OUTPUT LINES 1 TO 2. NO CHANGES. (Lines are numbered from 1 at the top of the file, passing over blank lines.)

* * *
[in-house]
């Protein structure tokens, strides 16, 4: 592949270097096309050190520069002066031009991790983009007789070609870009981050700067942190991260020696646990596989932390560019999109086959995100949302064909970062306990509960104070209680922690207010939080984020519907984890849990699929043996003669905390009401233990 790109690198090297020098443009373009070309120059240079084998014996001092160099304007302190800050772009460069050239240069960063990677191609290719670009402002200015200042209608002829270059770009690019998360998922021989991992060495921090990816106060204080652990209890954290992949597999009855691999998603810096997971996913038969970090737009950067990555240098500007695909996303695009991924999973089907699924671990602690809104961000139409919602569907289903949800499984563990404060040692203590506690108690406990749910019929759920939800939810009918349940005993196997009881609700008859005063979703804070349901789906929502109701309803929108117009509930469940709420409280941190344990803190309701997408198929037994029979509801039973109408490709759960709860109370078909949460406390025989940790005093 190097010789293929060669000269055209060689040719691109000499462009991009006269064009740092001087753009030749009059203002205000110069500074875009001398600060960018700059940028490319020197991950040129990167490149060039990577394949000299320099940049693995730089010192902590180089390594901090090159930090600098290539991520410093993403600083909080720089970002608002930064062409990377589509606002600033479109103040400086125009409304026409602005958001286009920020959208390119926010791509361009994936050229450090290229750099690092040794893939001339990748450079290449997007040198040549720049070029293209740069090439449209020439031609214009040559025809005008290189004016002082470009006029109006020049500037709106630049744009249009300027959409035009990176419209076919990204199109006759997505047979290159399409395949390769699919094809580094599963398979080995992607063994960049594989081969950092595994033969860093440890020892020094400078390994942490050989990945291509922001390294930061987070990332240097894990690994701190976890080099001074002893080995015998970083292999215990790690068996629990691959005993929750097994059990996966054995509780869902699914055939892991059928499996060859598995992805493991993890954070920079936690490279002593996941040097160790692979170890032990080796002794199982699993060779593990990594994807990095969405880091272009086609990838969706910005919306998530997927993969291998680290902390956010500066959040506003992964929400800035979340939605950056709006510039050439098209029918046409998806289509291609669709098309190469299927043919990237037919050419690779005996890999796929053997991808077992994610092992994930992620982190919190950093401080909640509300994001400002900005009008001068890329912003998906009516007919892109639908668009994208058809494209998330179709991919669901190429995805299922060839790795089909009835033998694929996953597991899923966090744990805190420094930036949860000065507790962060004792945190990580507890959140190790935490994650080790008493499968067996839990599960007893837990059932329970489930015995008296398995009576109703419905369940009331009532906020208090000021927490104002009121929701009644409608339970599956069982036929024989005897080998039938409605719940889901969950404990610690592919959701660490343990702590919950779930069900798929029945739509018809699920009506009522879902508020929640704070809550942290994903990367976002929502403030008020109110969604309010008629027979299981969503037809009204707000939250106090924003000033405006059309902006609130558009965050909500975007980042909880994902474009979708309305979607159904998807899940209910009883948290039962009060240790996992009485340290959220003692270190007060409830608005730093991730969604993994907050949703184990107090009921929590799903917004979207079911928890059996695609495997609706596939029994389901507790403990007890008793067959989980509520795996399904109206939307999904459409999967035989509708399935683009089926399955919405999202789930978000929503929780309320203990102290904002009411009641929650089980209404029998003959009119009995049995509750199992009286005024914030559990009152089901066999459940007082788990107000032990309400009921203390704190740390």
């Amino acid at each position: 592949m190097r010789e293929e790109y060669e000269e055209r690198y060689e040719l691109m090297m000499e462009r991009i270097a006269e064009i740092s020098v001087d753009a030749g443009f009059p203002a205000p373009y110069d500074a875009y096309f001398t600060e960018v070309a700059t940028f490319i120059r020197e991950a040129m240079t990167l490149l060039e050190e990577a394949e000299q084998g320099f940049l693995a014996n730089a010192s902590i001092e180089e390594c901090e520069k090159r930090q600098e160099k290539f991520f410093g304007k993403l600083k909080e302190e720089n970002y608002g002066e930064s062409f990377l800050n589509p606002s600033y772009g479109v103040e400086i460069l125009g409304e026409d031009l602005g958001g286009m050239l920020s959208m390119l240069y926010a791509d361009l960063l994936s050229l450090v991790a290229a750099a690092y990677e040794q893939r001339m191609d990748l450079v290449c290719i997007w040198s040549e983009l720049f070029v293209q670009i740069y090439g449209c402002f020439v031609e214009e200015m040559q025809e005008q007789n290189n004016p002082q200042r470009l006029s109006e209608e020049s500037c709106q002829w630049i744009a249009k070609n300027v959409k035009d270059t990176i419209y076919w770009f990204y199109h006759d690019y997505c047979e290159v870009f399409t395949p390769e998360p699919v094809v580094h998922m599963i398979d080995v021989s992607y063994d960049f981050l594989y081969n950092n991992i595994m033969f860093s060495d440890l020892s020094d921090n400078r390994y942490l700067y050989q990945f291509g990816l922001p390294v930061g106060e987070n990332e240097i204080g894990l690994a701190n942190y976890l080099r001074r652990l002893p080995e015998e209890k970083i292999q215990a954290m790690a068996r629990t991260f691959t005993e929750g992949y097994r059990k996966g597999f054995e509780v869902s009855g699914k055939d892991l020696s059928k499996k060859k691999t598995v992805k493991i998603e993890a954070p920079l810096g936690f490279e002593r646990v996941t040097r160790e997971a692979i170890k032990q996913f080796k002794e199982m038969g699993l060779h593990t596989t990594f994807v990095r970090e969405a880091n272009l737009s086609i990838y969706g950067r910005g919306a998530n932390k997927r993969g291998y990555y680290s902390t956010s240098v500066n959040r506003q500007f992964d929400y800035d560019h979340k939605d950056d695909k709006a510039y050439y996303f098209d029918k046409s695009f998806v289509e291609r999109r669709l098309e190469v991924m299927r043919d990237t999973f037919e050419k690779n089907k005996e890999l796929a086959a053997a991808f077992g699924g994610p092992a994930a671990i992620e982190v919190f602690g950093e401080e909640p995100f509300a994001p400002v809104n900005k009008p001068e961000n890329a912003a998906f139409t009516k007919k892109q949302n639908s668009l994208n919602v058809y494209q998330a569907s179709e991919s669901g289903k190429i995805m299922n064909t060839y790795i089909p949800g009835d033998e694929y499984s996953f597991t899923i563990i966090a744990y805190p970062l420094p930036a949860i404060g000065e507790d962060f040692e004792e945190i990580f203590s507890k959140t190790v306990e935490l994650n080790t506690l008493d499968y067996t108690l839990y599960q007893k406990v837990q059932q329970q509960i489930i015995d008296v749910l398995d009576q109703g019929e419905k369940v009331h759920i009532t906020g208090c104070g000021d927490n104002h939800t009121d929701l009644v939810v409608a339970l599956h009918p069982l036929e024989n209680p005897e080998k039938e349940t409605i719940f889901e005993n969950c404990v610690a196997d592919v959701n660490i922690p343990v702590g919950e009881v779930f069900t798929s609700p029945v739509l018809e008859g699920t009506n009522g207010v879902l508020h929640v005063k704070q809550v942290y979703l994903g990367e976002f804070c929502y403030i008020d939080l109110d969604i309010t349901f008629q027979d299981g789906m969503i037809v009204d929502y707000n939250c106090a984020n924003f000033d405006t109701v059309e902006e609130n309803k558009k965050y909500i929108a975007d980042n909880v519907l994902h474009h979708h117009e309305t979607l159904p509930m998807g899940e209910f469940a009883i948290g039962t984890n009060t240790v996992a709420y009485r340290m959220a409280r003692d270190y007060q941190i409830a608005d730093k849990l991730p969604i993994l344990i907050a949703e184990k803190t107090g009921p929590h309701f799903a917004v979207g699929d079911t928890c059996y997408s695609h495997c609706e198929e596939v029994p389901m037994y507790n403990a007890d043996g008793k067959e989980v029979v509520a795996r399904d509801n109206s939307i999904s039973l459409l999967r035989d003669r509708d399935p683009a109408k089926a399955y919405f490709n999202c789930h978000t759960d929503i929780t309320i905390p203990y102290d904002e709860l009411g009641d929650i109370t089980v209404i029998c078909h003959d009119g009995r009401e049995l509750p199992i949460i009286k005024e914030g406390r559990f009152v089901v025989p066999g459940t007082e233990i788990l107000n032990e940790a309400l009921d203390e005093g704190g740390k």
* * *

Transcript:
[in-house]
């Protein structure tokens, strides 16, 4: 592949270097096309050190520069002066031009991790983009007789070609870009981050700067942190991260020696646990596989932390560019999109086959995100949302064909970062306990509960104070209680922690207010939080984020519907984890849990699929043996003669905390009401233990 790109690198090297020098443009373009070309120059240079084998014996001092160099304007302190800050772009460069050239240069960063990677191609290719670009402002200015200042209608002829270059770009690019998360998922021989991992060495921090990816106060204080652990209890954290992949597999009855691999998603810096997971996913038969970090737009950067990555240098500007695909996303695009991924999973089907699924671990602690809104961000139409919602569907289903949800499984563990404060040692203590506690108690406990749910019929759920939800939810009918349940005993196997009881609700008859005063979703804070349901789906929502109701309803929108117009509930469940709420409280941190344990803190309701997408198929037994029979509801039973109408490709759960709860109370078909949460406390025989940790005093 190097010789293929060669000269055209060689040719691109000499462009991009006269064009740092001087753009030749009059203002205000110069500074875009001398600060960018700059940028490319020197991950040129990167490149060039990577394949000299320099940049693995730089010192902590180089390594901090090159930090600098290539991520410093993403600083909080720089970002608002930064062409990377589509606002600033479109103040400086125009409304026409602005958001286009920020959208390119926010791509361009994936050229450090290229750099690092040794893939001339990748450079290449997007040198040549720049070029293209740069090439449209020439031609214009040559025809005008290189004016002082470009006029109006020049500037709106630049744009249009300027959409035009990176419209076919990204199109006759997505047979290159399409395949390769699919094809580094599963398979080995992607063994960049594989081969950092595994033969860093440890020892020094400078390994942490050989990945291509922001390294930061987070990332240097894990690994701190976890080099001074002893080995015998970083292999215990790690068996629990691959005993929750097994059990996966054995509780869902699914055939892991059928499996060859598995992805493991993890954070920079936690490279002593996941040097160790692979170890032990080796002794199982699993060779593990990594994807990095969405880091272009086609990838969706910005919306998530997927993969291998680290902390956010500066959040506003992964929400800035979340939605950056709006510039050439098209029918046409998806289509291609669709098309190469299927043919990237037919050419690779005996890999796929053997991808077992994610092992994930992620982190919190950093401080909640509300994001400002900005009008001068890329912003998906009516007919892109639908668009994208058809494209998330179709991919669901190429995805299922060839790795089909009835033998694929996953597991899923966090744990805190420094930036949860000065507790962060004792945190990580507890959140190790935490994650080790008493499968067996839990599960007893837990059932329970489930015995008296398995009576109703419905369940009331009532906020208090000021927490104002009121929701009644409608339970599956069982036929024989005897080998039938409605719940889901969950404990610690592919959701660490343990702590919950779930069900798929029945739509018809699920009506009522879902508020929640704070809550942290994903990367976002929502403030008020109110969604309010008629027979299981969503037809009204707000939250106090924003000033405006059309902006609130558009965050909500975007980042909880994902474009979708309305979607159904998807899940209910009883948290039962009060240790996992009485340290959220003692270190007060409830608005730093991730969604993994907050949703184990107090009921929590799903917004979207079911928890059996695609495997609706596939029994389901507790403990007890008793067959989980509520795996399904109206939307999904459409999967035989509708399935683009089926399955919405999202789930978000929503929780309320203990102290904002009411009641929650089980209404029998003959009119009995049995509750199992009286005024914030559990009152089901066999459940007082788990107000032990309400009921203390704190740390």